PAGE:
Faculty, graduate students express concerns about administration
Faculty, graduate students express concerns about administration
As protests continue, graduate students began their own strike and SU faculty members have expressed concern with the university’s handling of the occupation at Crouse-Hinds.
Despite the administration characterizing the sit-in as “disruptive,” faculty said the protests have allowed for beneficial discussions on structural racism and how to change the campus climate.
In a #NotAgainSU Instagram livestream of Chancellor Kent Syverud Friday morning, the chancellor referenced a statement released by the Maxwell School’s faculty, who expressed interest in being more involved with the protests so they can be part of the solution.
In addition, Syverud reiterated his sentiments from Wednesday’s University Senate meeting, saying there would be no suspensions of the students or any consequences for the sit-in that started Monday.
Vice President of Student Experience Rob Hradsky made an appearance on Thursday night when students had concerns about the building’s operating hours, which close over the weekend. Crouse-Hinds reopened Thursday after two days of restricted access. Students and faculty were locked out from joining the protest which also prevented protestors from receiving donations of food and supplies.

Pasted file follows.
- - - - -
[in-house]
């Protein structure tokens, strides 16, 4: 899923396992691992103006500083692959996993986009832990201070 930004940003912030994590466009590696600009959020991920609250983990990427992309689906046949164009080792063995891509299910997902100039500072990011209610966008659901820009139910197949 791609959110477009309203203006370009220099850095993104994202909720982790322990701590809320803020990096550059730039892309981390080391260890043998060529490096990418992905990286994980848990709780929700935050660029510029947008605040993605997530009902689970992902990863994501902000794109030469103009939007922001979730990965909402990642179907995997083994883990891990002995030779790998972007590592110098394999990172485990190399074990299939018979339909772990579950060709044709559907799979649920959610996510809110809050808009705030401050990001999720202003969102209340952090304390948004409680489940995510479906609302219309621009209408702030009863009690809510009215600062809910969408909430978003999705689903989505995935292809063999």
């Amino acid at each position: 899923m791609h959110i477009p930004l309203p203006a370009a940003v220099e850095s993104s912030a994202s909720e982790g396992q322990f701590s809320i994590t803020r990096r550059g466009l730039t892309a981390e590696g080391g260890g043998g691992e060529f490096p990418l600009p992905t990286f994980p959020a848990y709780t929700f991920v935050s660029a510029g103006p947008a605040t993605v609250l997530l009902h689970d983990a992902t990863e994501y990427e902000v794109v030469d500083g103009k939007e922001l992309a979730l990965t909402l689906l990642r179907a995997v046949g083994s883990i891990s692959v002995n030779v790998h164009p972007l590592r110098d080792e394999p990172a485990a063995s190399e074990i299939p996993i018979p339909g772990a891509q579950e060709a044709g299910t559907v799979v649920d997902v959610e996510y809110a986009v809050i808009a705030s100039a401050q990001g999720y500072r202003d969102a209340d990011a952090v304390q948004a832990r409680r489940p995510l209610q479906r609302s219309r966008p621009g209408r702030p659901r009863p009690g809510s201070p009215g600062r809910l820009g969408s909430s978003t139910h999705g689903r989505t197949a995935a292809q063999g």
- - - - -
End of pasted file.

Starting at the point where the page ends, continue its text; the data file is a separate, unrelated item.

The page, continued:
The protestors intend on occupying Crouse-Hinds throughout the weekend, despite concerns about the building being closed.
On Friday, DPS notified students of a brand new bias incident that took place the day prior in a bathroom on the fourth floor of Day Hall. The incident involved homophobic graffiti and officers filed the report at around midnight Friday morning.
The total number of bias incidents on campus has now reached 29, but the frequency of these events seems to be decreasing as the previous incident reported by DPS was on Feb. 8 – 12 days prior to this one. It is also the eighth bias-related incident at Day Hall, accounting for about 28 percent of the total incidents.